How could carrying beta thalassaemia affect your child?
If you are a beta thalassaemia carrier and your partner does not carry any blood disorder then there is no particular problem for your child. However, in each pregnancy there is a 50% chance that the child may also carry beta thalassaemia.
If both of you are beta thalassaemia carriers, then there is a 25% chance that you could have a child with beta thalassaemia major (see diagram). A child with beta thalassaemia major suffers from severe anaemia which can be life-threatening. Treatment is life long.
What should a carrier do if they are thinking of having children?
They should tell their partner that they carry beta thalassaemia, and ask him or her to have a blood test "for haemoglobin disorders". This test should be done before they start a pregnancy, or as soon as possible once a pregnancy has started. This can be arranged by your GP. If their partner is not a carrier, there is nothing to worry about.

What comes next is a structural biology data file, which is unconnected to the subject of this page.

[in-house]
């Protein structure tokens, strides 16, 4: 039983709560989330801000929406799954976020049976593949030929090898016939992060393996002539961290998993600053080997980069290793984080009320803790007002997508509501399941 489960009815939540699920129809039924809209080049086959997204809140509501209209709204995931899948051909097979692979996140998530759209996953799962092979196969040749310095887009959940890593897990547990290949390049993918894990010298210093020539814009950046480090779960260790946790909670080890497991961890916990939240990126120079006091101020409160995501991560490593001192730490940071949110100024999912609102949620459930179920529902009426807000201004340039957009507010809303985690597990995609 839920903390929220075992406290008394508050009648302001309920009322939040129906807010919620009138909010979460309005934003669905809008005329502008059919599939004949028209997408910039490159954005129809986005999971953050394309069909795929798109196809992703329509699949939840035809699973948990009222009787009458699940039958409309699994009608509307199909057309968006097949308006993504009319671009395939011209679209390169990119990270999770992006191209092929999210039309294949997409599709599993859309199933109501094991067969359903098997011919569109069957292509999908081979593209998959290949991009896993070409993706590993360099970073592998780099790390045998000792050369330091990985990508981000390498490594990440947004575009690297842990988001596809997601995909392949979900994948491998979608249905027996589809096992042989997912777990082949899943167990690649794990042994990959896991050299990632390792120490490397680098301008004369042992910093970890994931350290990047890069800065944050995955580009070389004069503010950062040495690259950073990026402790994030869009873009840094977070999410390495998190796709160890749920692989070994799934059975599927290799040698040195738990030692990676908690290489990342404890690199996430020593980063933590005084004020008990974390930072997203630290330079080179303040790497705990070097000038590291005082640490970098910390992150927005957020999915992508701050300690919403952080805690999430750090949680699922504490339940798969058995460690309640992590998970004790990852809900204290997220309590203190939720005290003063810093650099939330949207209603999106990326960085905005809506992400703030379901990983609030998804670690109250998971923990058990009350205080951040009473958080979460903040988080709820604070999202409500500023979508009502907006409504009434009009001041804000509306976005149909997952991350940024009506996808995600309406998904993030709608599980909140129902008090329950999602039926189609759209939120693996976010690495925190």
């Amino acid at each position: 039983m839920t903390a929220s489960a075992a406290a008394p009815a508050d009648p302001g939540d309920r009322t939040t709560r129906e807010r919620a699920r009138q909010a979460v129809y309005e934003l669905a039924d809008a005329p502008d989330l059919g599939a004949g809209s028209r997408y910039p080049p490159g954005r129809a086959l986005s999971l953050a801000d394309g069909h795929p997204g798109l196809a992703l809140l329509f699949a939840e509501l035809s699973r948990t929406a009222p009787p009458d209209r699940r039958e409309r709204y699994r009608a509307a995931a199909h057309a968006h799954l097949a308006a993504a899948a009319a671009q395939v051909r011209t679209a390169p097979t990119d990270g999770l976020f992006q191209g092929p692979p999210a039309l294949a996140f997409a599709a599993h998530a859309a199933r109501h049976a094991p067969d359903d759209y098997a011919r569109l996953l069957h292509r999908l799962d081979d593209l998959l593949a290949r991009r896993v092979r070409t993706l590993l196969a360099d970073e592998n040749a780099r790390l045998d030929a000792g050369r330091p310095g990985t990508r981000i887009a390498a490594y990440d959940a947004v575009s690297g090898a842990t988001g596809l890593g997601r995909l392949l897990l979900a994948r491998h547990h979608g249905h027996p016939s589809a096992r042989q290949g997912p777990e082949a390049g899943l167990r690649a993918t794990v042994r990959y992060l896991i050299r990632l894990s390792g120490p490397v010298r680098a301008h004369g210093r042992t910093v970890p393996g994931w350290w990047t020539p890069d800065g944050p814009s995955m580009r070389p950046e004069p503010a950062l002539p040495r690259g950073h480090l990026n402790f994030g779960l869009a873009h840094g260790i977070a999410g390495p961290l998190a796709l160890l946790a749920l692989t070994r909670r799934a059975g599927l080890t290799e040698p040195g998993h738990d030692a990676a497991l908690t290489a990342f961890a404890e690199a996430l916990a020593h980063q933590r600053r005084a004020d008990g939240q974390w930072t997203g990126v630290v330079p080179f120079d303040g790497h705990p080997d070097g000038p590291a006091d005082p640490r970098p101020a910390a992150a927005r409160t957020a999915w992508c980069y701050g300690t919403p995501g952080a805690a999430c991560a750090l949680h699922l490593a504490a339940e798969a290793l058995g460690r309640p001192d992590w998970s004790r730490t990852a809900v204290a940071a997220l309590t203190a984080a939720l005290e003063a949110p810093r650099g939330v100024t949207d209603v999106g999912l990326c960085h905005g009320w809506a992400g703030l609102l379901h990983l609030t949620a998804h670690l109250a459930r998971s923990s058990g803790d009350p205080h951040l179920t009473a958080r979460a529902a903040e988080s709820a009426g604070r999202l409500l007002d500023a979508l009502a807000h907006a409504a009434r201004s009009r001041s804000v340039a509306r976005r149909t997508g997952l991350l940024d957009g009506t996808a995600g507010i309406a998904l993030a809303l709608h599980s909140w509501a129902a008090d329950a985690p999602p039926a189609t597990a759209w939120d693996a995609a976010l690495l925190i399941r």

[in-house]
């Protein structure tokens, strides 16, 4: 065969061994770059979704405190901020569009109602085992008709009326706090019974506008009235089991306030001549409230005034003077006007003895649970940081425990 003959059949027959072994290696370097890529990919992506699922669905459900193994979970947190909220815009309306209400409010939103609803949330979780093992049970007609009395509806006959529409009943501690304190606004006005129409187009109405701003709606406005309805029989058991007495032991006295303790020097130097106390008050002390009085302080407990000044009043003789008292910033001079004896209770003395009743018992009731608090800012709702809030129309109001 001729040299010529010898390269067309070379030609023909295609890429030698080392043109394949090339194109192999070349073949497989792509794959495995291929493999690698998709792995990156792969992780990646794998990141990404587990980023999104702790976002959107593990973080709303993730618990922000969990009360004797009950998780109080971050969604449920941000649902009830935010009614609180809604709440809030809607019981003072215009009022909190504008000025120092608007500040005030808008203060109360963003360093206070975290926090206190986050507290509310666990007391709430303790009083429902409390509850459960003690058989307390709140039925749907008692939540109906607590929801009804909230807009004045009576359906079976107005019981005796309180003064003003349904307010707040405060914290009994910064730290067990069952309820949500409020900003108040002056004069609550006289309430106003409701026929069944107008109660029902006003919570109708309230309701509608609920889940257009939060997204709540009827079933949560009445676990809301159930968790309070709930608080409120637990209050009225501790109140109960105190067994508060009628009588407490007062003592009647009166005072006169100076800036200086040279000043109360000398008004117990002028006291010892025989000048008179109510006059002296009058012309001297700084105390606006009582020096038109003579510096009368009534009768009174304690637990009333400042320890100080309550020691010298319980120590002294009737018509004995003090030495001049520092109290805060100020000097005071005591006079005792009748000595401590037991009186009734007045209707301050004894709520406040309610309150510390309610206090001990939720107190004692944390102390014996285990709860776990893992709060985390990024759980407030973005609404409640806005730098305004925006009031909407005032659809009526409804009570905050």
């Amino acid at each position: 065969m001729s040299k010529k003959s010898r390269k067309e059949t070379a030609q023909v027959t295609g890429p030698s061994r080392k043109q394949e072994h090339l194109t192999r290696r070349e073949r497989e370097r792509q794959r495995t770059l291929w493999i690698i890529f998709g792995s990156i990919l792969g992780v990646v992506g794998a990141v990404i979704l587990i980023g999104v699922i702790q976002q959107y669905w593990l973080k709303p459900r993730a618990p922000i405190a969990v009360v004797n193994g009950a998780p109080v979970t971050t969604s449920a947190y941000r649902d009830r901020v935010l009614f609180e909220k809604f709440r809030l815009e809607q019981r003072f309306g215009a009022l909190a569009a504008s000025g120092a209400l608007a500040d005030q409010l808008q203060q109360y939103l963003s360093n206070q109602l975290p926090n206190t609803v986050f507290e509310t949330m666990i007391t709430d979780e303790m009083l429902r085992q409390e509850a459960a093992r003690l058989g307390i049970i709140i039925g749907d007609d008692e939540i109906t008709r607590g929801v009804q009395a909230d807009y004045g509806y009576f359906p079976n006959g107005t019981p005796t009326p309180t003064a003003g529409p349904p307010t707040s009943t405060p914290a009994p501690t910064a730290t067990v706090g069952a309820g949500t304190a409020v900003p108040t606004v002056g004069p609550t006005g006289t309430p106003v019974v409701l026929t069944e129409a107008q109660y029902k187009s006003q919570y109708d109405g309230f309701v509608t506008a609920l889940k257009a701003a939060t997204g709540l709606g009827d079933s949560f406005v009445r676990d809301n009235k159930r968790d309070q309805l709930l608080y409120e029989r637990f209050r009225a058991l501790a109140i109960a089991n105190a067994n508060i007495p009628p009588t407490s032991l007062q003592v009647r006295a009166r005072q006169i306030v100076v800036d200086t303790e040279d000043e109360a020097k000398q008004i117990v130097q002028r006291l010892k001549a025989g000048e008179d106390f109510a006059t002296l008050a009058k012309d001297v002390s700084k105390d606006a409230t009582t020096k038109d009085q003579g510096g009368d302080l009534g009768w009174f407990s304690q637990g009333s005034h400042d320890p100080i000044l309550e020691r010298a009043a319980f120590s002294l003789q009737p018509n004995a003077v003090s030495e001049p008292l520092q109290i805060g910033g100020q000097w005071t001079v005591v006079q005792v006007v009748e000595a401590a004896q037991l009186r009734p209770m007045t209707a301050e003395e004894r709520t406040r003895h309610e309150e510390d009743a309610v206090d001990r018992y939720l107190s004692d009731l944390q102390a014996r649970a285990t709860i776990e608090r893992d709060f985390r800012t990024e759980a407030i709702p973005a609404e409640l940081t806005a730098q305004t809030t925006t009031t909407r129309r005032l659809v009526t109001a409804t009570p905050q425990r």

What should they do if their partner is also a carrier?
They should ask their GP for an immediate appointment with a specialist counsellor. This is particularly important if they have already started a pregnancy. They can also contact the counselling service directly at the Project.
Is there anything else that a carrier should do?
If a carrier has brothers or sisters, or already has children, they need to know that they may also carry beta thalassaemia. They should ask their GP to arrange family screening.